‘The devil hates any message or attitude that keep us safe from evil’ (Abba Dorotheos)
One of the main requirements we have as people is the need to feel safe and secure, not only in our relationships but in every circumstance of our life which we consider important, such as, for example, the workplace or the path our society is going down. We’ve heard about financial insecurity which affects the stability and development of whole countries. We see young people not wanting to have children because they feel insecure, either economically or due to the prospects for whatever relationship they’re in, since they’re not sure that they’ll be able to live with another person for ever. In this time of the pandemic, the reactions of many people demonstrate fear, insecurity and anxiety; or sometimes a nonchalance which declares that nothing’s really going on; or a certainty which is called ‘belief’ but which leads to denial of reality.
Our spiritual tradition considers insecurity to be a condition which emanates from the devil. Most often we feel insecure as regards our choices, which weren’t made on sound bases. Or, at times, we can be indecisive, which builds up anxiety and makes us procrastinate. Sometimes we look for security from others, without taking steps ourselves, without being able to offer security ourselves through our choices, our personality, our character and, in particular, our love for others. You usually get what you give (or don’t get what you don’t give). The devil wants us to believe that the only sound criterion is our own will; that the others won’t stay with us until the end; that, at some stage, we, too, will tire; that God either doesn’t exist or isn’t concerned with us; that our sins are such that we deserve punishment; that we don’t need to share, but should hoard things for ourselves; that, in the distant future, there’s a prince or princess who’ll stand by us. Now’s not that time.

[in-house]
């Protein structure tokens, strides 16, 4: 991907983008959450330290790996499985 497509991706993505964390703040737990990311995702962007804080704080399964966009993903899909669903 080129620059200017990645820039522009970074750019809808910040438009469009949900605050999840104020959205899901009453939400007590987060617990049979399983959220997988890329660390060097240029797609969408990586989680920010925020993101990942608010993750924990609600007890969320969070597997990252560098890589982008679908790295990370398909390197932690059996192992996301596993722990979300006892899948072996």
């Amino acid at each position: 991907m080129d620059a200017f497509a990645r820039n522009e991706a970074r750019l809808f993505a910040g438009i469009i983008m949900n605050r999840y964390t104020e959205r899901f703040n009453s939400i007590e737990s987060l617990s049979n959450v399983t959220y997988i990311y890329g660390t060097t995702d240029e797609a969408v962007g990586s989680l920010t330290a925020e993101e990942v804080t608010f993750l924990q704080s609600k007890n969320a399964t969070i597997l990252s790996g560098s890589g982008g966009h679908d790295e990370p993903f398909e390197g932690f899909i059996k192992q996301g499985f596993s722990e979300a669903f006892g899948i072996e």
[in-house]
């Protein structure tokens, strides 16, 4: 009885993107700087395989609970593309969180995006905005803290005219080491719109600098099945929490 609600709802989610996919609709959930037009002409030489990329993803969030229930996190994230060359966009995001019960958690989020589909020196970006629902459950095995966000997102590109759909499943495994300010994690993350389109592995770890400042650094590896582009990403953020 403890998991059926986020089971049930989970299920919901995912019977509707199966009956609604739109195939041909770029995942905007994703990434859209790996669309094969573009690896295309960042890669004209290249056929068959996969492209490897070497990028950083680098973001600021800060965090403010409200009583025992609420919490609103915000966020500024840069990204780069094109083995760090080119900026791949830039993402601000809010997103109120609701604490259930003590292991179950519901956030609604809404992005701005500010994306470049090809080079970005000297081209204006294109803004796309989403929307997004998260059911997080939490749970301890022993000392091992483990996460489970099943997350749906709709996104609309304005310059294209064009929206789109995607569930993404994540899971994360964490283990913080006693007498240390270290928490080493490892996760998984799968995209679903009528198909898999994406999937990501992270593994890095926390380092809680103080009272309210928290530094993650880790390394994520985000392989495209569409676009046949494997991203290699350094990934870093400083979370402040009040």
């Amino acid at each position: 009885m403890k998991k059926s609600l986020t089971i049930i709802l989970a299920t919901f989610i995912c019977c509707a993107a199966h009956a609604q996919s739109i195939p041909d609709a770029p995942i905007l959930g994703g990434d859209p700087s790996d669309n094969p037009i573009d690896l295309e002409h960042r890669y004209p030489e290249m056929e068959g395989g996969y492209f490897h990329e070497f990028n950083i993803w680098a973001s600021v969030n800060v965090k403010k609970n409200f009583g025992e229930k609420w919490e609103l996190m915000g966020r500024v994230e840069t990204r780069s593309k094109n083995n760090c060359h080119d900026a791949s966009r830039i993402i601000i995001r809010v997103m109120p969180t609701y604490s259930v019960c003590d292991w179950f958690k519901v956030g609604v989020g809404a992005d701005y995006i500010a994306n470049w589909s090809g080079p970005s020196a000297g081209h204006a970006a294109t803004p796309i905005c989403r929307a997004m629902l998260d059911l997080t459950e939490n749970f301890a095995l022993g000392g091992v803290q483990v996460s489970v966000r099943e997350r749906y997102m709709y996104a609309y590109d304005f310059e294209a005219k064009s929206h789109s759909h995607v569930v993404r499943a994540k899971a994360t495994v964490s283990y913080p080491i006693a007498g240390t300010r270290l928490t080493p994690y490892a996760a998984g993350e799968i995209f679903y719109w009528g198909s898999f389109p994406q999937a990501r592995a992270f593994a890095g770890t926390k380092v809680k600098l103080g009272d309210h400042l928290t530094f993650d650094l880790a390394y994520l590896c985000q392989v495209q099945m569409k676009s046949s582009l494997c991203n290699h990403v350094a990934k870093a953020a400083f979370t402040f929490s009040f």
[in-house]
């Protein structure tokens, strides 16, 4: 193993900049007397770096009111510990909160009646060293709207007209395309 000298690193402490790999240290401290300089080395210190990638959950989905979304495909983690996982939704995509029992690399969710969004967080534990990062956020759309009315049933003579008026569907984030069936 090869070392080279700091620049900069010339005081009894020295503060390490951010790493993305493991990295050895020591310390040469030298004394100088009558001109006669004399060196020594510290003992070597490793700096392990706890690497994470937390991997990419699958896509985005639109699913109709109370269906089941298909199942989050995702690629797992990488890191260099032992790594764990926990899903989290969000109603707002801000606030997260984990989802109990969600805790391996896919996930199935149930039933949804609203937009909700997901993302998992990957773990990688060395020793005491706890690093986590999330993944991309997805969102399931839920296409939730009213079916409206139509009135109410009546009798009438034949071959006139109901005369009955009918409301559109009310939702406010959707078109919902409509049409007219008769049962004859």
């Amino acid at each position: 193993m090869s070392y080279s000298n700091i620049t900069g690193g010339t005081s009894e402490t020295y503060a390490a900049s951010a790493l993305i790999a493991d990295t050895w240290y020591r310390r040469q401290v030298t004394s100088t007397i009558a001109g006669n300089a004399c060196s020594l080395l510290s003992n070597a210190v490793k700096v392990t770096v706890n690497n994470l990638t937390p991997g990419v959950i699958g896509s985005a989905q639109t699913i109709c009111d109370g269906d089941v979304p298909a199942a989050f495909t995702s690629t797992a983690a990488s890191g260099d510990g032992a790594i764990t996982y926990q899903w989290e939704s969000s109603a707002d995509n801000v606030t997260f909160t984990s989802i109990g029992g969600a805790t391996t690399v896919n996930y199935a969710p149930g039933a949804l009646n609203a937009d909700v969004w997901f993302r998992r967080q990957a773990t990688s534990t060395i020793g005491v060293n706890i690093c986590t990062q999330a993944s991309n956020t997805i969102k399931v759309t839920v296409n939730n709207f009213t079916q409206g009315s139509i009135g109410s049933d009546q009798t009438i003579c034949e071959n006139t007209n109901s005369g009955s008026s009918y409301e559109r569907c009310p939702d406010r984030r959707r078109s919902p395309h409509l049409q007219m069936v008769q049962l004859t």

This outlook condemns people to a failure to build anything that would take them out of themselves for the sake of other people. It makes them lonely. Our faith opposes this attitude, emphasizing love for God and the willingness to take risks, though these decisions should be realistic. When people are capricious they become introverted. We weren’t called upon to live for ourselves alone, however, but to share in the life and person of God and in the persons of other people. The keys to this are prayer, our wish to build something with others when we see that we have fundamental things in common, and confidence in those who can be spiritual guides, when they allow us to have the last word. But above all, our decision to give, before anything else.
In the end, the evil lies in shutting ourselves off. What’s needed is a more outgoing attitude, greater initiative and decisiveness. Clearly, there should be criteria for our choices, but these should not include a self-centeredness that demeans others. And finally, any decision on our part must be long-term: I provide security for someone not to make them incapable of taking responsibility for their life, but to ‘propel’ them towards real freedom.